"We see a great injustice, and we wanted it to be known," Reed said. "We're forcefully seeking justice. This is a civil rights movement, and this is the continuation of same struggle that black people have been going through for so many years."

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By uploading the video, Reed could ensure that people would know exactly what happened.

"We don't have faith in the system," he said, citing the Eric Garner case. "We think the system is set up where we're hiring licensed killers."

Reed accomplished what he set out to do -- ensuring Sterling's death wouldn't go unnoticed by the nation.

On the phone, though, he made clear that his organization isn't simply concerned with these sorts of incidents. Instead, it was founded to root out the gang-related crime that he thinks is tearing the black community apart.

"We're showing what's happening to a race of people that are in a civil war that are also in war with everyone else," he said. "Black lives will never matter if it doesn't matter to black people first. If it doesn't matter to black people, why the hell would it matter to anyone else?"

Reed's passion was born from experience.

He grew up in Southside, a poor neighborhood of Baton Rouge abutting Louisiana State University's campus, the neighborhood's shuttered homes a contrast to the 300-year-old oak trees and roar of Tiger Stadium.

At 14 years old, he was sentenced to the Louisiana Training Institute for Boys for two counts of attempted second degree murder. But, as Reed wrote in the bio on his organization's website, he was "taught early in life to be a soldier" and founded the Southside Wrecking Crew gang upon his release.

"Like any soldier, he had found his war," he wrote of his younger self.

For twenty-two years, he lived a tiring life of violent crime and prison stints. According to his bio, he tried every drug he could find, from heroine to meth, and attempted suicide three times.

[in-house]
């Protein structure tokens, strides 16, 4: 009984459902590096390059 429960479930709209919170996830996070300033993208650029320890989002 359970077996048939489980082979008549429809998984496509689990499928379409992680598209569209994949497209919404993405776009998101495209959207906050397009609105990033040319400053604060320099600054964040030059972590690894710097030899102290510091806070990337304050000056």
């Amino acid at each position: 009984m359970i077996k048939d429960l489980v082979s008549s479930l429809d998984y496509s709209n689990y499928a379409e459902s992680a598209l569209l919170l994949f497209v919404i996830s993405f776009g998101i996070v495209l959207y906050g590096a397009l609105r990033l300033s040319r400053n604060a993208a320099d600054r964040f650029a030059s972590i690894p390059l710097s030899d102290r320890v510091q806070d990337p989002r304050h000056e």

He was also shot multiple times during his criminal years.

Following a car wreck which only he survived, Reed said he had a vision from God, an epiphany.

"God laid it out to me, all the way through, and I followed through the plan that was laid out in my head," he said of founding Stop the Killing Inc. and beginning to film crime scenes. "I live that vision every day."

On one of those days, Reed found himself face-to-face with an old ambulance left to rust in a junkyard.

"I thought, 'I never had an opportunity to take the ambulance without being shot first," he said.

He now brings that ambulance -- which is outfitted with a 50-inch television monitor, speakers and seating -- to schools and churches. He leaves the lights on, so children "see what goes on in the streets." Then, he has the children sit inside, watching the documentaries he's made over the years -- "To Live and Die In Amerikka" parts one and two.

He said the outreach is difficult, particularly when trying to help those embroiled in gang culture, comparing it to trying to help a drowning man only to be told, "I know I'm drowning, now go away."

While releasing the Sterling video isn't what Stop the Killing Inc. normally does, Reed felt it was necessary in this case.

"This is news, but it isn't new," he said. "This is our third killing here in Baton Rouge by the police department."

He added, "In my mind, it's a national problem."

Since releasing the video, Reed has spent most of his time at the swelling protest and makeshift memorial service outside the convenience store where Sterling was killed.

He's proud of the the scene taking place there. He's proud that in the wake of something so painful for so many, his city gathers in peace.

"It's a peaceful demonstration. That's why we like it," Reed said. "We are proud of what's going on in Baton Rouge."